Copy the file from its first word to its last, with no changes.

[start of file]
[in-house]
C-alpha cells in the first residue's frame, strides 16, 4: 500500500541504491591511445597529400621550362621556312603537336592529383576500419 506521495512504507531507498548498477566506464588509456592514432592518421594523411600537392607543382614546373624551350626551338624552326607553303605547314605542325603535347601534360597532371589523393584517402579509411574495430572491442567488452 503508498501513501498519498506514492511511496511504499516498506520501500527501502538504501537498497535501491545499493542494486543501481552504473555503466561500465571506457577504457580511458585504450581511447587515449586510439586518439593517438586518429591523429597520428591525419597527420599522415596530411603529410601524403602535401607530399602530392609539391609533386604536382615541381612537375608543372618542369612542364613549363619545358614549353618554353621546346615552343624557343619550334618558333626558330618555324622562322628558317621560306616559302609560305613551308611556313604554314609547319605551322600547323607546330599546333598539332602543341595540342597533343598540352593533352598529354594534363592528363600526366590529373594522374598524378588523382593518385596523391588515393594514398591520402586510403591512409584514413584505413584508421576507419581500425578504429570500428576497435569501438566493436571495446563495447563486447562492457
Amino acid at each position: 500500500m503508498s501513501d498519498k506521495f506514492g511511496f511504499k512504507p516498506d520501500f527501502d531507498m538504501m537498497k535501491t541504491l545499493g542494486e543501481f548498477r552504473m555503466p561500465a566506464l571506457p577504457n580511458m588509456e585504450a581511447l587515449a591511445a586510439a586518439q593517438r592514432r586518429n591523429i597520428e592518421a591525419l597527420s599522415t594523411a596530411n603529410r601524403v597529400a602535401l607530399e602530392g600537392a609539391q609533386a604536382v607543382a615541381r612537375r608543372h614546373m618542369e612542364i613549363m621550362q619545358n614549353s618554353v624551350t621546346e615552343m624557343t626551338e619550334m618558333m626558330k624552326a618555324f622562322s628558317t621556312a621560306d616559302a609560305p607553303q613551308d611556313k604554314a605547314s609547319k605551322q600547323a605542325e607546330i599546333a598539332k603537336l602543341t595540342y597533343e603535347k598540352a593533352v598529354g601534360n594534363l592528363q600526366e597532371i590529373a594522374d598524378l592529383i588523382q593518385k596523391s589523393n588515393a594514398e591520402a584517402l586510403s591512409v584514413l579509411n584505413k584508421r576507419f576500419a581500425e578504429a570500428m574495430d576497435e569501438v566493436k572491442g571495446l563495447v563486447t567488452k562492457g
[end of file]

[in-house]
C-alpha cells in the first residue's frame, strides 16, 4: 500500500541504491591511445597529400621550362621556312603537336592529383576500419 506521495512504507531507498548498477566506464588509456592514432592518421594523411600537392607543382614546373624551350626551338624552326607553303605547314605542325603535347601534360597532371589523393584517402579509411574495430572491442567488452 503508498501513501498519498506514492511511496511504499516498506520501500527501502538504501537498497535501491545499493542494486543501481552504473555503466561500465571506457577504457580511458585504450581511447587515449586510439586518439593517438586518429591523429597520428591525419597527420599522415596530411603529410601524403602535401607530399602530392609539391609533386604536382615541381612537375608543372618542369612542364613549363619545358614549353618554353621546346615552343624557343619550334618558333626558330618555324622562322628558317621560306616559302609560305613551308611556313604554314609547319605551322600547323607546330599546333598539332602543341595540342597533343598540352593533352598529354594534363592528363600526366590529373594522374598524378588523382593518385596523391588515393594514398591520402586510403591512409584514413584505413584508421576507419581500425578504429570500428576497435569501438566493436571495446563495447563486447562492457
Amino acid at each position: 500500500m503508498s501513501d498519498k506521495f506514492g511511496f511504499k512504507p516498506d520501500f527501502d531507498m538504501m537498497k535501491t541504491l545499493g542494486e543501481f548498477r552504473m555503466p561500465a566506464l571506457p577504457n580511458m588509456e585504450a581511447l587515449a591511445a586510439a586518439q593517438r592514432r586518429n591523429i597520428e592518421a591525419l597527420s599522415t594523411a596530411n603529410r601524403v597529400a602535401l607530399e602530392g600537392a609539391q609533386a604536382v607543382a615541381r612537375r608543372h614546373m618542369e612542364i613549363m621550362q619545358n614549353s618554353v624551350t621546346e615552343m624557343t626551338e619550334m618558333m626558330k624552326a618555324f622562322s628558317t621556312a621560306d616559302a609560305p607553303q613551308d611556313k604554314a605547314s609547319k605551322q600547323a605542325e607546330i599546333a598539332k603537336l602543341t595540342y597533343e603535347k598540352a593533352v598529354g601534360n594534363l592528363q600526366e597532371i590529373a594522374d598524378l592529383i588523382q593518385k596523391s589523393n588515393a594514398e591520402a584517402l586510403s591512409v584514413l579509411n584505413k584508421r576507419f576500419a581500425e578504429a570500428m574495430d576497435e569501438v566493436k572491442g571495446l563495447v563486447t567488452k562492457g